Rising al Qaeda militancy, surging violence in a secessionist-leaning south and crushing poverty are among the myriad challenges facing Yemen, neighbour to top oil exporter Saudi Arabia.
Yemen, also trying to cement a truce to end a northern civil war, has been a major Western security concern since a Yemen-based regional arm of al Qaeda claimed responsibility for a failed attempt to bomb a U.S.-bound airliner in December.
Worries over instability and widespread corruption have deterred significant foreign investment beyond the oil industry, constraining growth and exacerbating unemployment.
Nearly a third of the workforce is out of a job. More than 40 percent of Yemen's 23 million people live on under $2 a day.
AL QAEDA AND ISLAMIC MILITANCY
Clashes between al Qaeda and security forces are on the rise as the group steps up attacks on foreign and domestic targets.
Since June, militants have attacked several state targets in the south, including a raid on an intelligence headquarters in the port city of Aden, in which 11 people were killed.
The ill-equipped security forces are easier to strike than many Western targets, and al Qaeda may hope to exploit anti-government sentiment in the south, home to a strong and growing separatist movement.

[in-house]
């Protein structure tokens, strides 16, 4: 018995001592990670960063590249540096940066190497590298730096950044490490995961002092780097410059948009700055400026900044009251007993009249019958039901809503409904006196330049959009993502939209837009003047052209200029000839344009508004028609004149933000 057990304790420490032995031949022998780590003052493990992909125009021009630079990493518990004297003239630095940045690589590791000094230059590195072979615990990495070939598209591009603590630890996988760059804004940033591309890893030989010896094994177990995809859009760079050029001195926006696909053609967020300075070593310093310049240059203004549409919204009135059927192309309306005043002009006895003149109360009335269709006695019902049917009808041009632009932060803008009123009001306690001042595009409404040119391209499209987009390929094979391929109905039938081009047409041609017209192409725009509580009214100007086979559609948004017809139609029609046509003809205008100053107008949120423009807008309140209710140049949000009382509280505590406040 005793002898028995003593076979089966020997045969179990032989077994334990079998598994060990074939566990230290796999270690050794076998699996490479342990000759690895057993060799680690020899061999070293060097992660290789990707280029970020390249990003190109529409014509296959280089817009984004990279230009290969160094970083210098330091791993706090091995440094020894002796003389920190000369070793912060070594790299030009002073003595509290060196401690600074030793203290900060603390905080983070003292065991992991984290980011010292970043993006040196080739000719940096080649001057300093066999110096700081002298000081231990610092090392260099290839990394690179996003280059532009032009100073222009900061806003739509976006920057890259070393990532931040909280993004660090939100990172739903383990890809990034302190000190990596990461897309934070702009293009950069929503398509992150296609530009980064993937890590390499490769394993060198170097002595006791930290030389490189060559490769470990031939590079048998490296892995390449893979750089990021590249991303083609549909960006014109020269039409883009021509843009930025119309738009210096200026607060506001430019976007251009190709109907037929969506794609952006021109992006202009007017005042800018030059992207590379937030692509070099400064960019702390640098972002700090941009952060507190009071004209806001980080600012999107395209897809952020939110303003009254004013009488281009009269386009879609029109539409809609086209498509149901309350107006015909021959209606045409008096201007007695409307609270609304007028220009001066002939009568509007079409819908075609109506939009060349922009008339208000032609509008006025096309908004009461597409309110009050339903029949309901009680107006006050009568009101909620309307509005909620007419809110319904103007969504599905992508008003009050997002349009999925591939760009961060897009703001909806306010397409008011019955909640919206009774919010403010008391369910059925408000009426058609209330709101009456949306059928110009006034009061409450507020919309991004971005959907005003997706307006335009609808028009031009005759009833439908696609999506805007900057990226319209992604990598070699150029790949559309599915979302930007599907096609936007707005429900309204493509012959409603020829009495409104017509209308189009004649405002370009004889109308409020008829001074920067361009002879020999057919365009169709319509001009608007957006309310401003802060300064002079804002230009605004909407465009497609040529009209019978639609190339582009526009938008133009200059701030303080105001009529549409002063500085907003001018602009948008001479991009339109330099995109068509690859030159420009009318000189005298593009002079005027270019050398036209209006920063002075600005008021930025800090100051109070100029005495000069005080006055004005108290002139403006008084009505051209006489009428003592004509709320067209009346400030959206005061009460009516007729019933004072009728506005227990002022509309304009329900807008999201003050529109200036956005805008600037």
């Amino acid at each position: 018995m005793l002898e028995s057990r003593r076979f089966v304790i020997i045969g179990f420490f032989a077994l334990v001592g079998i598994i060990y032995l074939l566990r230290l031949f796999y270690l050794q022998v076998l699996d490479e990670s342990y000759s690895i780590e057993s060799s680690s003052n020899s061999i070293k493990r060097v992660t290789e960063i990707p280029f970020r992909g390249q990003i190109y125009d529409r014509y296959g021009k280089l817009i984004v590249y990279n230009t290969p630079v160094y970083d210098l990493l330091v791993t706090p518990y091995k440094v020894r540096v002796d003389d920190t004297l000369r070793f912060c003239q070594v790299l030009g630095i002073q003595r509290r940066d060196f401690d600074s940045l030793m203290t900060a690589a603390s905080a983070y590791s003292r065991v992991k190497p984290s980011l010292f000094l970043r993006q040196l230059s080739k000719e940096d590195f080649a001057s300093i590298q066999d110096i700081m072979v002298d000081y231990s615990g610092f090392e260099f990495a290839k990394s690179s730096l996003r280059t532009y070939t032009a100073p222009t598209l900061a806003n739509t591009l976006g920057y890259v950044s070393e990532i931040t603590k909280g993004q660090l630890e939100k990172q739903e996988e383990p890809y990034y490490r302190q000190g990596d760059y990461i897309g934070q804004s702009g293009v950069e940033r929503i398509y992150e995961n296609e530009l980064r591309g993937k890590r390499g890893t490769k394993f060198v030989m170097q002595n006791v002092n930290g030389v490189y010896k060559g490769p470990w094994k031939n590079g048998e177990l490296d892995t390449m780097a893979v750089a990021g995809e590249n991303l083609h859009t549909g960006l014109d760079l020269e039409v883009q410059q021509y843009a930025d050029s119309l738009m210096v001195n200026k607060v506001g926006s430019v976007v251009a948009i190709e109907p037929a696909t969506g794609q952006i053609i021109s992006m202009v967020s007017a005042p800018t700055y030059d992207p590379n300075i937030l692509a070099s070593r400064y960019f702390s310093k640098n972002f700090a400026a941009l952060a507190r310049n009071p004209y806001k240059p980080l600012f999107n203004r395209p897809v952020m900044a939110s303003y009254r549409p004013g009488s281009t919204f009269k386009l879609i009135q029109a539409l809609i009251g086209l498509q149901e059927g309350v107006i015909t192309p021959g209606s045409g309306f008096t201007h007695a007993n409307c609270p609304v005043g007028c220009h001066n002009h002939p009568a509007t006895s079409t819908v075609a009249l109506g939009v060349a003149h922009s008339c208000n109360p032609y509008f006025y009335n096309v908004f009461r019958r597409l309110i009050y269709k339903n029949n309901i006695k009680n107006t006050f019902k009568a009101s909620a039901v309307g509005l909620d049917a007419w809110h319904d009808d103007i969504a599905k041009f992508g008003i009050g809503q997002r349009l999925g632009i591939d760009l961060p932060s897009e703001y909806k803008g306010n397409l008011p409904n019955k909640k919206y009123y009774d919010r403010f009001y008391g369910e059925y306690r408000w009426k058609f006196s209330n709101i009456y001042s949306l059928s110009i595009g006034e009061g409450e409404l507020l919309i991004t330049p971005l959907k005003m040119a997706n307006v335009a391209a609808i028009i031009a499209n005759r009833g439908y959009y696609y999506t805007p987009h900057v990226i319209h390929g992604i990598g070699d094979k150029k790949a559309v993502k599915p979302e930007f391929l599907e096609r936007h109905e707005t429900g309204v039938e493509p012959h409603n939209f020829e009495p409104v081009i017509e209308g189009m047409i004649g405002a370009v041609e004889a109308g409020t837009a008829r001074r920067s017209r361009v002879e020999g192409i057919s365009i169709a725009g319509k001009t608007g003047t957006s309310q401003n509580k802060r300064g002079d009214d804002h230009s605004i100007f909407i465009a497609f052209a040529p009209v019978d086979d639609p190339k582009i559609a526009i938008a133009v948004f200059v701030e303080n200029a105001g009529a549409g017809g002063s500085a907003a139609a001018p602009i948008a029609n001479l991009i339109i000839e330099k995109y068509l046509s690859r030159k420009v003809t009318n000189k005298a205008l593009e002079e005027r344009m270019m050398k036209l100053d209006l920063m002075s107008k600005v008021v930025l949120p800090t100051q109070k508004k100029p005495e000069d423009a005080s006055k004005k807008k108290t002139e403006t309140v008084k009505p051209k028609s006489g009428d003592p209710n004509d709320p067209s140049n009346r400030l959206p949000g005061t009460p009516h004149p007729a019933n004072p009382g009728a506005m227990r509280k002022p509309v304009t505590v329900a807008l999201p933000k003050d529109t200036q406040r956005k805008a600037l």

Western powers and Saudi Arabia have long feared al Qaeda wants to turn Yemen into a launchpad for attacks in the region and beyond. The December plane attack set off more alarm bells.
Sanaa subsequently declared war on al Qaeda, and Washington stepped up training, intelligence and military aid to Yemeni forces, helping them stage deadly raids on suspected militant hideouts, some of which have also killed civilians. Dozens of suspected militants have been captured in the past month.
But an assassination attempt against the British ambassador in April and the assault on the intelligence agency in Aden in June raised doubts about whether the state campaign was working.
The government has combated al Qaeda on and off since before Sept. 11, 2001 attacks on the United States, often in concert with Washington, but its approach to dealing with militants has come under fire in the West as half-hearted and ineffective.
Al Qaeda activity picked up in 2009 after the group's Saudi wing, hit hard by a crackdown in the kingdom, merged with the Yemeni arm to create a Yemen-based regional organisation.
The leaders of Al Qaeda in the Arabian Peninsula include Nasser al-Wahayshi, once a close associate of Osama bin Laden. Its declared aim is to target Westerners in the oil-exporting Gulf region and bring down the Saudi royal family.
In August 2009, an al Qaeda suicide bomber tried to kill Prince Mohammed bin Nayef, Saudi Arabia's anti-terror chief.
What to watch:
- More attacks on international and domestic targets
- Public backlash against foreign role in fighting al Qaeda
Mounting violence in the south, from separatist ambushes to battles with security forces, has raised fears of a sustained insurgency in what was once a Soviet-backed, socialist state.
North and south formally united in 1990 but some in the south, home to many of Yemen's oil facilities, say northerners have since seized resources and discriminated against them.